"Stanley Kubrick was one of the reigning cinematic geniuses of the 20th century, but the defining behavioral trait of the last 30 years of his life was an increasing tendency to lead a hermetic, hidden-away life. …
"I wouldn't imply that Sofia Coppola has become an artistic equal of Kubrick's, but she does know, as Kubrick did, about fashioning cinematic realms with great care and exactitude, and so it's fair, I think, to ask if she's going down the Kubrick path in other ways. Indiewire's Anne Thompson seems to think so. Yesterday she scolded [the 'Somewhere'] director-writer for succumbing to a kind of isolationist lifestyle and mentality, and urged her to open up to other collaborators and voices.
"It's been widely observed that Coppola has focused too often on passive, well-off characters indulging in aimless doodling and wandering inside swank abodes (hotels, palaces). And that she's enacted too many 'daughters and fathers, passive female figures and powerful men' stories … Coppola is 'living inside a protected, hermetic world of friends, family and Coppolas, producer-father Francis and brother Roman.'"
— Jeffrey Wells, writing on "Coppola Succumbing to Kubrickism?" on Dec. 31, at Hollywood Elsewhere
"[In the new film 'Gulliver's Travels'] Gulliver does eventually make his way to the kingdom of Lilliput, whose diminutive residents are permanently at war with nearby Blefuscu, and makes himself useful by singlehandedly dispatching the Blefuscunian navy. But that's about all that remains of [Jonathan] Swift's 1729 novel. Well, that and a scene in which Gulliver extinguishes a fire raging through the Lilliputian king's castle by voiding his bladder on the royal residence. … It's not worth getting worked up over a standard-issue dumbing-down, but this is more like an evisceration, hollowing out the source so only a shell remains. …
Tim Burton's 'Alice in Wonderland' did much the same with Lewis Carroll's classic, featuring a grown-up Alice returning to Wonderland — or make that Underland, since the film's conceit is that Alice, having visited as a child, has since forgotten or misremembered many of the details. Linda Woolverton … converts Carroll's morbid whimsy into a tepid Joseph Campbell myth, in which Alice must defeat the Red Queen and slay the Jabberwock. Or rather, and it pains me to write this, 'the Jabberwocky,' as it's called in the film.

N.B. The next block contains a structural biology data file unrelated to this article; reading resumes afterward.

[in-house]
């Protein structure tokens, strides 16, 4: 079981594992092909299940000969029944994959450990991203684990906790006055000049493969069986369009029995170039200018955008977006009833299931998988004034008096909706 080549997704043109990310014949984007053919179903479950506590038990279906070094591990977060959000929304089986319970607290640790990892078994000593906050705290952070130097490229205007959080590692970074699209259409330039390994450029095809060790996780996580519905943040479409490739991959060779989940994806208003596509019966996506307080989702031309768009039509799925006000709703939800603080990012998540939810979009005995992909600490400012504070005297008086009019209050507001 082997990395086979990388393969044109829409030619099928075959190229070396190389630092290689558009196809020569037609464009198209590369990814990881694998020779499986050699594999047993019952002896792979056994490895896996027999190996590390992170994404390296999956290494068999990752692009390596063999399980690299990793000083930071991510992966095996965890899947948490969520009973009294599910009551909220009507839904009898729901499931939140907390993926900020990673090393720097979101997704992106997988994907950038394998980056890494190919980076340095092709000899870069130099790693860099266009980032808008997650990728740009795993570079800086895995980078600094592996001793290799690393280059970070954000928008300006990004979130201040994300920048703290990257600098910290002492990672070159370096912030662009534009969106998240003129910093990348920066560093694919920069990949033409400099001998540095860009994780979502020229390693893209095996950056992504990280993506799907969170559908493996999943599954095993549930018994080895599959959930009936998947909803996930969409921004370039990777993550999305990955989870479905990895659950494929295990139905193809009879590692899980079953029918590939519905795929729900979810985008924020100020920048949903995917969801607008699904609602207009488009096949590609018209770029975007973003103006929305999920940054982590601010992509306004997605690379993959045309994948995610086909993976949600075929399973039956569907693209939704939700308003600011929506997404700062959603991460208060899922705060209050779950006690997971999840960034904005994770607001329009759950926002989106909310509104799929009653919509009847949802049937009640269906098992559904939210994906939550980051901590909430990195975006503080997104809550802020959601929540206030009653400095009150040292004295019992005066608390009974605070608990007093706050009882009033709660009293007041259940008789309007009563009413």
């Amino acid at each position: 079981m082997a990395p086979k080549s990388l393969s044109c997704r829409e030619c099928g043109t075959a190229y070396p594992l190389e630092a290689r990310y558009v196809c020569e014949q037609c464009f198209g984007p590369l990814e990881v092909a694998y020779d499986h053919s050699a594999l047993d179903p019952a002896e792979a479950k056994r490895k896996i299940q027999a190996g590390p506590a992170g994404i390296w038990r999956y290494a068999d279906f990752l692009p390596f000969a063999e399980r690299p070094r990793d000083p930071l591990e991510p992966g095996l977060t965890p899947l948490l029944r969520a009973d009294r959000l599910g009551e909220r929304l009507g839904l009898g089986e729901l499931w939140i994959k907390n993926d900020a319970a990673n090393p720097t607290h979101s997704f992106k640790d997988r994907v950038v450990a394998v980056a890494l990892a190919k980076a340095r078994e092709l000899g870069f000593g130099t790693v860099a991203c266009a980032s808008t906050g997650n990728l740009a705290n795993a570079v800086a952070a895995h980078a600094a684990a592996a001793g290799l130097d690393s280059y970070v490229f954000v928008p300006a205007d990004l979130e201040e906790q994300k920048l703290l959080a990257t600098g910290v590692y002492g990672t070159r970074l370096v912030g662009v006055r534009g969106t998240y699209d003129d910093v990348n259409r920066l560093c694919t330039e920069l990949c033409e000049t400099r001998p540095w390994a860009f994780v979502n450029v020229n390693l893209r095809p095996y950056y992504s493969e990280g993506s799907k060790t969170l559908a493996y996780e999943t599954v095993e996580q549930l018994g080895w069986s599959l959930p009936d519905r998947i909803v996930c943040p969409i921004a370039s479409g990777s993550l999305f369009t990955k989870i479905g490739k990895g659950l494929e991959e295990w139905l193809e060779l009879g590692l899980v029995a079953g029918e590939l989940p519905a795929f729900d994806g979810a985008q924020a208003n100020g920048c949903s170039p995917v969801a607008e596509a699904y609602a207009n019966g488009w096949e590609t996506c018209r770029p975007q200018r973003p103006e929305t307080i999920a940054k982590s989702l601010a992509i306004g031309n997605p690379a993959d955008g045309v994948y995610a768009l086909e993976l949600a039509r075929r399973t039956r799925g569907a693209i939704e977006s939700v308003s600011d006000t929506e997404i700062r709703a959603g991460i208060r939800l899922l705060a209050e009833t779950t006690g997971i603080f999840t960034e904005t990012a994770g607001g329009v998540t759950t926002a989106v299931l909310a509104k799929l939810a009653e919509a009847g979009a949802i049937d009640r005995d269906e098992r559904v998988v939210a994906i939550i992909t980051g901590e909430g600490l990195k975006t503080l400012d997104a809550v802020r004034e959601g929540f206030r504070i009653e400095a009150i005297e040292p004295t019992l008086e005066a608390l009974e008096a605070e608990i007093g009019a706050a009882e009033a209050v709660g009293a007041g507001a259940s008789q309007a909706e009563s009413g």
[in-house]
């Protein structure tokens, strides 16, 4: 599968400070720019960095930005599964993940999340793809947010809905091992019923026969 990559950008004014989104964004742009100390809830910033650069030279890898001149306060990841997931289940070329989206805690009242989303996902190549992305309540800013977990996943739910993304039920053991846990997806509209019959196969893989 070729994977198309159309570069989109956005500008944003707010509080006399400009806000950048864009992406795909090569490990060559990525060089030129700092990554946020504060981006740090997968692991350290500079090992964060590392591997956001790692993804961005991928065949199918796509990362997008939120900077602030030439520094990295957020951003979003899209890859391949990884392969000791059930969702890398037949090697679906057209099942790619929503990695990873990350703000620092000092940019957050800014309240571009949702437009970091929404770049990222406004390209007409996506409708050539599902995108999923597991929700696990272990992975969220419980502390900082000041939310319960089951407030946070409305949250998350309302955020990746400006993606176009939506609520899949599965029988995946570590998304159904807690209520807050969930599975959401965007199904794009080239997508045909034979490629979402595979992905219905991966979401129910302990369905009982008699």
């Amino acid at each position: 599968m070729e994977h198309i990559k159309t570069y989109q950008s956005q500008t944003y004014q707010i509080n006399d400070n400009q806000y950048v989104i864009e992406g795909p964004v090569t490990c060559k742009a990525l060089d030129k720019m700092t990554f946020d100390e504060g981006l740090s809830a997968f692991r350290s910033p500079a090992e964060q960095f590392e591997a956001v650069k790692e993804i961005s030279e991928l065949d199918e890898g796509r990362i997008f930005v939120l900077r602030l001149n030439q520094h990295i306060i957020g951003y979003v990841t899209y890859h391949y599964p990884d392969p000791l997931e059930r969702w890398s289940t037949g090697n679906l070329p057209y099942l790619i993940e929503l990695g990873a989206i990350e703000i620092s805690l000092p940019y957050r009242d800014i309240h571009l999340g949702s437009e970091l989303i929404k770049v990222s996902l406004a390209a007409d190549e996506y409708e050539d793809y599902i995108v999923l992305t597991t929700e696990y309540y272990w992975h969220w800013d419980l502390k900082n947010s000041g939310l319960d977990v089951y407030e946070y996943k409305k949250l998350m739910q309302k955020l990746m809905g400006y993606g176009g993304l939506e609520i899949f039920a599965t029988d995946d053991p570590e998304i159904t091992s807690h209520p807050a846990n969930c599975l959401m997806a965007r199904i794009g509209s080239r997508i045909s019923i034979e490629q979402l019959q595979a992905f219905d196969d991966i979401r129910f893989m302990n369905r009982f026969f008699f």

— Sam Adams, writing on "How Hollywood guts children's classics," on Dec. 29 at Film Salon
"I keep reading articles and posts complaining about Christmas being too materialistic, criticizing all of the shopping and gift-giving. Many Christians are indignant that non-believers have the presumption to celebrate our holiday. Some are saying that we should just have two separate holidays, a spiritual one for Christians marking Christs birth and a materialistic Winter holiday for everyone else.
"I reject that! I take the highest satisfaction when non-believers glorify Christ, even against their knowledge or their will, by celebrating His birthday. They give gifts, which are the sign of the Gospel. They force themselves to be benevolent. …
"People may not fully realize what it means to give and receive gifts, but that gives Christians an opportunity to explain. Gods grace is a gift. Salvation is a gift, not something you have to earn. Christ is the gift. Usually, the person who has the birthday gets the gift. But on Jesuss birthday, everybody gets a gift. Because He is the gift."
— Gene Veith, writing on "In defense of Christmas 'materialism,'" on Dec. 29 at his blog Cranach